Lucy Audubon Wearies of Coping with Poverty
and Her Husband’s Rambling Ways, 1821
Hopes are shy birds flying at a great distance.
Your remark, dear husband, is also true
of money which flies Away From
not toward this family. Your two young sons
(shall they be clothed in feathers?)
and I fend for ourselves while you—
great-footed hawk, black-bellied darter,
magnolia warbler—migrate in pursuit
of Ornithological obsessions. From New Orleans
you send me Queen’s Ware dishes. Oh, John,
I am anything but queenly:
no table of my own to set, family silver
gone to bankruptcy, four teeth pulled.
(Gaping holes, John.)
*Note: Quote is by John Audubon
In New Orleans, the Audubons
Sit for Silhouette Cuttings, 1825
Swift and sure as a swallow,
Mr. Edwards’ scissors dart
in and out–
along the black paper. Voila!
The countenance of my husband
at his neck, soft curls
combed with my fingers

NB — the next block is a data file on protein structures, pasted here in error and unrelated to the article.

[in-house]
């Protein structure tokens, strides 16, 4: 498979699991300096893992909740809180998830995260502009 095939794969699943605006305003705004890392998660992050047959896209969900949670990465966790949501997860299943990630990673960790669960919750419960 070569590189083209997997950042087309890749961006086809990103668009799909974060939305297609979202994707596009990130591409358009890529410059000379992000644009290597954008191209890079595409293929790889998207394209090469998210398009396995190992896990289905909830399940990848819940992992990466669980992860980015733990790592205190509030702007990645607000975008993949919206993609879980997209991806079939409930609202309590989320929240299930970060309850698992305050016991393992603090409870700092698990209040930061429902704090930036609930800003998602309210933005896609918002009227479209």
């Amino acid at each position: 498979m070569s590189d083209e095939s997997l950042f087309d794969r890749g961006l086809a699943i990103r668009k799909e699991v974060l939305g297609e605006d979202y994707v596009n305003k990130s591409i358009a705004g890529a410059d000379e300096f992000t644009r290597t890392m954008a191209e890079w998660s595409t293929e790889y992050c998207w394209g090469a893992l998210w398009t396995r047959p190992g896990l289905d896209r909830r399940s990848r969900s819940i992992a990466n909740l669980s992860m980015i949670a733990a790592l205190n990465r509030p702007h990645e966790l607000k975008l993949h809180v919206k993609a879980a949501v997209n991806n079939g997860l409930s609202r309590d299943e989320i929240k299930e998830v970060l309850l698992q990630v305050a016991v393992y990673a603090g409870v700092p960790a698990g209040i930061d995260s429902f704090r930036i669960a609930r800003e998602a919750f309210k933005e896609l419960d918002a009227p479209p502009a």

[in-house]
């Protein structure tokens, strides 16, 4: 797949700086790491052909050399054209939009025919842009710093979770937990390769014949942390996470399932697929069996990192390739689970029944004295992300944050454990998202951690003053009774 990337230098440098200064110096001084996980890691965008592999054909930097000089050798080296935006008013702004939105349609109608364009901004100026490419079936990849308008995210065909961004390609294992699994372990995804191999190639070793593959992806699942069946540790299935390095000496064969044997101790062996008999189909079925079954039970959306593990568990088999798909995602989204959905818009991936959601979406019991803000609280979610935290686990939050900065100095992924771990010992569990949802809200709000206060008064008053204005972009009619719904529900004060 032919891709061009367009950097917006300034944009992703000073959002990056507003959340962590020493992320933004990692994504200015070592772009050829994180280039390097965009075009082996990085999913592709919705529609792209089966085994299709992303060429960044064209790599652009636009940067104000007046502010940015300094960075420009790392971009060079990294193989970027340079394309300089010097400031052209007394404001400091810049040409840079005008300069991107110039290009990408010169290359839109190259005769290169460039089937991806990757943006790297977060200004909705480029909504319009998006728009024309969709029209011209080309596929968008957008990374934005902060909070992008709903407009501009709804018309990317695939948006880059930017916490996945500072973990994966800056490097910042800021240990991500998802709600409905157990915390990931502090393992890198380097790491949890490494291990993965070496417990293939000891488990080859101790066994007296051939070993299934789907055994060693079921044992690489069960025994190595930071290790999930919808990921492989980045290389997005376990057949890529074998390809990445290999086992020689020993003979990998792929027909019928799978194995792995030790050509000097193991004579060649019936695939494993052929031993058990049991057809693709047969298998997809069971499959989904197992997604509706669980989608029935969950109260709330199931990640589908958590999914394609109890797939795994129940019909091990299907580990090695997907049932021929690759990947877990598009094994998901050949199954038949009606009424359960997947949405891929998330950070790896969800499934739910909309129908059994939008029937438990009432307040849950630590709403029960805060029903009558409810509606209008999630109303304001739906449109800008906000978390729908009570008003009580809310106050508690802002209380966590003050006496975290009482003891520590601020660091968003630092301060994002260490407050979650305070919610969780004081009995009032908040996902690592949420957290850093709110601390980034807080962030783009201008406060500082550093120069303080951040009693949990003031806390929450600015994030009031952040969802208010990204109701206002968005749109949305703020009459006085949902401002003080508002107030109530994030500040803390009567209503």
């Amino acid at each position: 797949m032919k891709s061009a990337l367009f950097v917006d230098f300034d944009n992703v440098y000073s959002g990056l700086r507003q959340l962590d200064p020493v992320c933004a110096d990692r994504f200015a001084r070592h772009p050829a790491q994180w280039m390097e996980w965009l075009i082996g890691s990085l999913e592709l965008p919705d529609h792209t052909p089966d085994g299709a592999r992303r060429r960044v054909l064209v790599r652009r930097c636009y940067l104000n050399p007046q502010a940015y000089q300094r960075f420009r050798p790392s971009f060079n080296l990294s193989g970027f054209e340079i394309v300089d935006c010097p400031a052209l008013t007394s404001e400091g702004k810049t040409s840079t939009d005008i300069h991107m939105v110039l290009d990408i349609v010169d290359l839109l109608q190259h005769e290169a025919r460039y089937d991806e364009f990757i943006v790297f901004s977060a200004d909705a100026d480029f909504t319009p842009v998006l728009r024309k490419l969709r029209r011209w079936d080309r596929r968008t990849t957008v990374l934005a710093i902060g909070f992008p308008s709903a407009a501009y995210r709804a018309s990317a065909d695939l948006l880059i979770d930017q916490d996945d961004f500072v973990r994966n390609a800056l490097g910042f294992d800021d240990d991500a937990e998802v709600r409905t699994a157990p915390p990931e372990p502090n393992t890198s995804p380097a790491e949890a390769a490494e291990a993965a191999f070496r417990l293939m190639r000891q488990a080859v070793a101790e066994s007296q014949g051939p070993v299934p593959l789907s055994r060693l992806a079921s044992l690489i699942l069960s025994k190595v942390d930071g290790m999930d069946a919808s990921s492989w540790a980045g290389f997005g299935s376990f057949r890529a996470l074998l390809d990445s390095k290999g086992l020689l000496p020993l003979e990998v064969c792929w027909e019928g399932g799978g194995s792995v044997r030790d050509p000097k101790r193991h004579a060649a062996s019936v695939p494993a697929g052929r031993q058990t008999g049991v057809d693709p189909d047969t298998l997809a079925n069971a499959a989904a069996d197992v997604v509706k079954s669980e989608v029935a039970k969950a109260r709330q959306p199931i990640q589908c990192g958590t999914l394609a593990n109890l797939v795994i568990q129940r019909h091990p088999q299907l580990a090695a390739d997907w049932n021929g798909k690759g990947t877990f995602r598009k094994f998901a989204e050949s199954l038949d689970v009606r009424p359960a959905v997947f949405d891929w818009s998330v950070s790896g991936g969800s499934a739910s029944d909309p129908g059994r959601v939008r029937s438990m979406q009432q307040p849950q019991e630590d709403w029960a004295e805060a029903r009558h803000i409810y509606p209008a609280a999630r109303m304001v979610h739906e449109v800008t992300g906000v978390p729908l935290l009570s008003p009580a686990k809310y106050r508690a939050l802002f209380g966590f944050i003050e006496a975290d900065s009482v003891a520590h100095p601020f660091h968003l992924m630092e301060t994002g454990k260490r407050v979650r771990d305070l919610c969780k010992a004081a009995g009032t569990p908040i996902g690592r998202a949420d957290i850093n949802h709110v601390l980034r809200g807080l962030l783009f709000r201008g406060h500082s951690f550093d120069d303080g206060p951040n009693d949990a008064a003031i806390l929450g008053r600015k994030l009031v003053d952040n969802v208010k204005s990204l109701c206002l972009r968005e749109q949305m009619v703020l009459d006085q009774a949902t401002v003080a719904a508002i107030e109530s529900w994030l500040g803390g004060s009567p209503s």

clipped by my scissors
forehead of a dreamer
Gallic nose from his papa
chin of a determined general.
We are agreed—John must go.
Soon he will sail to England.
America cannot engrave his life-sized
vision: The Birds of America.
My turn. I sit still.
The scissors know only
the shape of what is,
not what will be.
~ ~ ~
Susan J. Erickson’s poems appear recently in 2River View, Cirque, Crab Creek Review, Raven Chronicles, Switched-on-Gutenberg, Knockout Literary Review,Floating Bridge Review and The Lyric. She lives in Bellingham, Washington where she helped establish the Sue C. Boynton Poetry Walk. She is working on a manuscript of poems in women’s voices.